Type the chemical symbol followed by the mass number (no spaces). For example Na23,
not Na 23 or na23 or NA23.
28-3. Identify X (chemical symbol and mass number) in each of the following decays:
(a)
212
83 Bi
→ X + 42 He
(b)
95
36 Kr
→ X + e− + ν̄
(c)
X → 42 He + 140
58 Ce
Type the chemical symbol followed by the mass number (no spaces). For example Na23,
not Na 23 or na23 or NA23.
29-1. Identify X (chemical symbol and mass number) in each of the following reactions:
(a)
1
X + 42 He → 24
12 Mg + 0 n
(b)
235
92 U
1
+ 10 n → 90
38 Sr + X + 20 n
Type the chemical symbol followed by the mass number (no spaces). For example Na23,
not Na 23 or na23 or NA23.
29-2. A beam of [01]
-MeV protons is incident on a target of
27
13 Al.
Those that
collide produce the reaction
27
p + 27
13 Al → 14 Si + n.
(The atomic mass of
27
14 Si
is 26.986721 u.) Neglect any recoil of the product nucleus and
determine the kinetic energy of the emerging neutrons. Caution: Use the atomic mass of
1
1 H,
not the actual mass of the proton. Can you see why?
29-3. An all-electric home uses [02]
kWh of electric energy per month. How much
uranium-235 would be required to provide this house with its energy needs for 1 year?
(Assume 100% conversion efficiency and 208 MeV released per fission.)
Answers to Homework Problems, Physics 106, Sec. 1,Fall Semester, 2007
1-1. 4.00 &times; 10−9 , 8.00 &times; 10−9 N
1-2a. −10.0, −70.0 N
1-2b. 60.0, 140.0 N
1-2c. −50.0, −80.0 N
1-3a. 3.50 &times; 10−7 , 5.00 &times; 10−7 N
1-3b. −10.0, −20.0◦
1-4. 3.0, 15.0 nC
2-1a. −8.0 &times; 107 , +9.5 &times; 107 N/C
2-1b. −200, +200 N
2-2a. 3.50 &times; 1013 , 6.50 &times; 1013 m/s2
2-2b. 5.00 &times; 105 , 9.50 &times; 105 m/s
2-3a. 750, 950 N/C
2-3b. 105.0, 125.0◦
3-1a. 3.50 &times; 10−19 , 7.50 &times; 10−19 J
3-1b. −3.50 &times; 10−19 , −7.50 &times; 10−19 J
3-1c. −2.00, −5.00 V
3-2a. 40.0, 90.0 V
3-2b. 3.00 &times; 106 , 6.00 &times; 106 m/s
3-3. 2.00 &times; 105 , 9.00 &times; 105 V
3-4. 600, 900 V
4-1a. 10.0, 25.0 kV/m
4-1b. 3.00, 7.00 pF
4-1c. 70, 160 pC
4-2a. 12.0, 17.0 &micro;C
4-2b. 12.0, 17.0 &micro;C
4-2c. 20.0, 30.0 &micro;C
4-2d. 10.0, 60.0 &micro;C
4-3a. 10.0, 13.0 &micro;F
4-3b. 100, 140 &micro;C
4-3c. 50, 70 &micro;C
4-3d. 100, 250 &micro;C
4-3e. 100, 250 &micro;C
4-4a. 3.00, 6.00 &micro;C
4-4b. 6.80, 9.20 &micro;C
5-1. 3.00 &times; 1014 , 6.00 &times; 1014
5-2a. 10, 40 Ω
5-2b. 2.0 &times; 10−4 , 8.0 &times; 10−4 Ω&middot;m
5-3a. 3.00, 7.00 A
5-3b. 10.0, 40.0 Ω
5-4a. 70.0, 150.0 MW
5-4b. 7.0, 14.0 %
6-1a. 20.00, 30.00 Ω
6-1b. 0.80, 1.20 A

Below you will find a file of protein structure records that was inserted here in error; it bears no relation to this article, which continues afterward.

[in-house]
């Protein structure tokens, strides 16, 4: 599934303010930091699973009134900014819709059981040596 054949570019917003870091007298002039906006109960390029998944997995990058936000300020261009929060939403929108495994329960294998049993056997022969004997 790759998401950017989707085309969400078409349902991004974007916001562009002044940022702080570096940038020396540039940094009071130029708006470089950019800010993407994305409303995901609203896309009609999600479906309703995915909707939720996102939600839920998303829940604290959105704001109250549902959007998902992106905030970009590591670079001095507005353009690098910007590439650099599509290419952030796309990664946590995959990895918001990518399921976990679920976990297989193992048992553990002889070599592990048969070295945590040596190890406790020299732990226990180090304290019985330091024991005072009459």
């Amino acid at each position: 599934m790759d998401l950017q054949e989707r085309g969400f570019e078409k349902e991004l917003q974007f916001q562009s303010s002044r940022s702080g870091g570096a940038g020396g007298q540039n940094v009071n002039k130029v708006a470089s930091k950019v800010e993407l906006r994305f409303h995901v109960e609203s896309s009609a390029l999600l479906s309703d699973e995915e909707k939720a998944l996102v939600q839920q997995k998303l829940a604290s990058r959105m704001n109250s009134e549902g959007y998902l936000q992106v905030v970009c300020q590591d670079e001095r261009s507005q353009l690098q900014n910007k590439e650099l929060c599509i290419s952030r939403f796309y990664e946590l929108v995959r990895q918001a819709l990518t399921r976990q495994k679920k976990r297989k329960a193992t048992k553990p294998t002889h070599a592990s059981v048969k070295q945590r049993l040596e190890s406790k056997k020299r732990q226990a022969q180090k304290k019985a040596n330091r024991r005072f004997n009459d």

6-1c. 0.80, 1.20 A
6-1d. 0.80, 1.20 A
6-1e. 2.00, 2.50 Ω
6-1f. 4.00, 8.00 A
6-1g. 2.00, 5.00 A
6-1h. 1.00, 3.00 A
6-2a. 15.0, 20.0 Ω
6-2b. 1.00, 1.50 A
6-3. 0.400, 0.450 A
6-4a. 0.350, 0.380 A
6-4b. 0.130, 0.290 A
6-4c. 0.490, 0.670 A
7-1a. 0.350, 0.380 A
7-1b. 0.130, 0.290 A
7-1c. 0.490, 0.670 A
7-2a. −0.100, +0.200 A
7-2b. 0.350, 0.800 A
7-2c. 0.450, 0.600 A
7-3a. 1.90, 3.20 ms
7-3b. 130, 230 &micro;C
7-3c. 80, 150 &micro;C
7-4a. 0.200, 0.400 mA
7-4b. 0.200, 0.400 mA
7-4c. 0, 0 mA
7-4d. 50, 150 &micro;C
8-2a. 2.00, 7.00 N
8-3. 1.00, 2.00 N&middot;m
9-1. 4.50 &times; 10−12 , 9.50 &times; 10−12 kg
9-2a. 2.00, 6.00 &micro;T
9-2c. 5.00, 7.00 &micro;T
9-2d. 70.0, 85.0◦ to the left of vertical
9-4a. 1.50 &times; 10−4 , 7.00 &times; 10−4 N/m
10-1. 0.0180, 0.0330 T
10-2. 0.0400, 0.0950 T&middot;m2
10-3a. 40.0, 90.0 mA
11-1. 1.00, 1.60 m/s
11-2a. 6.00, 9.00 A
11-2b. 5.00, 9.00 N
12-1a. 1.00, 3.30 mH
12-1b. 23.0, 65.0 A/s
12-2a. 0, 0
12-2b. 2.00, 6.00 V
12-2c. 4.00, 8.00 V
12-2d. 1.00, 3.00 V
12-3a. 10.0, 20.0 J
12-3b. 5.00, 8.00 J
13-1a. 2.00, 4.00 A
13-1b. 50.0, 90.0 V
13-2a. 100, 300 mA
13-2b. 200, 500 mA
13-3a. 100, 300 Hz
13-3b. 30.0, 70.0 mA
13-4a. 70, 120 V
13-4b. 140, 160 V
13-4c. 60, 130 V
13-4d. 20, 90 V
14-1a. 20.0, 40.0 kW
14-1b. 0.40, 0.70%
14-2a. 1.00, 3.00 MHz
14-2b. 120, 180 m
14-3. 1.80, 3.80 &micro;H
14-4a. 180, 560 m
14-4b. 2.70, 3.50 m
15-1a. 0.300, 0.600 cm
15-1b. 1.00 &times; 10−10 , 2.00 &times; 10−10 s
15-2. 0.20, 0.60◦
15-3a. 44.0, 52.0◦
15-3b. 17.0, 34.0◦
16-1a. 15.0, 20.0 cm
16-1e. −0.300, −0.700
16-2. 10.0, 20.0 cm
16-3b. 1.00, 1.50 m
16-4. 7.20, 8.90 cm
17-1. 1.10, 1.90 m
17-2. 8.00, 9.99 cm
17-3a. −5.0, −20.0 cm
17-3b. 2.00, 4.00
17-4a. 6.00, 9.00 cm
17-4b. 1.50, 2.50 cm
18-1. 1.50, 3.50 m
18-2. 2.50, 3.50 mm
18-3. 400, 650 nm
19-1. 1.70, 2.40 mm
19-2. 5.00, 7.00◦
20-1a. 30.0, 35.0 cm
20-1b. −0.200, −0.350
20-2a. −2.00, −5.00 diopters
20-2b. −2.00, −5.00 diopters
20-2c. 20.0, 50.0 cm
20-3. 40, 60 cm
21-1a. 5.60, 9.70
21-1b. 0.80, 1.00 m
21-2. 2.3, 7.0 mm
21-3. 24.0, 66.0 cm
22-1. 0.800, 0.920c
22-2a. 100, 160 ns
22-2b. 30.0, 45.0 m
22-2c. 7.0, 8.0 m
22-3a. 20.00, 21.00 m
22-3b. 18.00, 19.00 m
22-3c. 0.34, 0.46c
23-1. 54.00, 58.00 min
23-2. 0.230, 0.360c
23-3. 0.20, 0.60c
23-4. 0.970, 0.999c
24-1a. 35.0, 65.0 GeV/c
24-1b. 0.99970, 0.99990c
24-2a. 1600, 3000 &plusmn;10 MeV
24-2b. 2500, 4000 &plusmn;10 MeV
24-3a. 1.8 &times; 1016 , 6.3 &times; 1016 J
24-3b. 5.0, 20.0 million years
24-4. 0.230, 0.310c
25-1a. 1.50 &times; 10−7 , 2.50 &times; 10−7 eV
25-1b. 5.00, 8.00 m
25-2. 0.50, 1.50 eV
25-3. 0.100, 0.200 nm
25-4a. 7.00 &times; 10−12 , 9.00 &times; 10−12 m
25-4b. 80.0, 110.0◦
26-1a. 1.00, 2.00 km/s
26-1b. 3.00 &times; 10−11 , 8.00 &times; 10−11 m
26-2a. 1.50 &times; 10−11 , 2.70 &times; 10−11 m
26-2b. 0.80 &times; 10−15 , 2.30 &times; 10−15 m
26-4a. 300, 700 nm
26-4b. 0.600, 1.100 m/s
27-1a. 2.20 &times; 10−7 , 4.10 &times; 10−7 mol
27-1b. 1.30 &times; 1017 , 2.50 &times; 1017
27-1c. 7.0 &times; 1013 , 14.0 &times; 1013 Bq
27-1d. 4.0 &times; 106 , 8.0 &times; 106 Bq
27-2. 0.90, 1.20 h
27-3. 1.80, 2.40 g
28-1. 2000, 6000 yr
29-2. 1.00, 4.00 MeV
29-3. 1.00, 2.00 g
```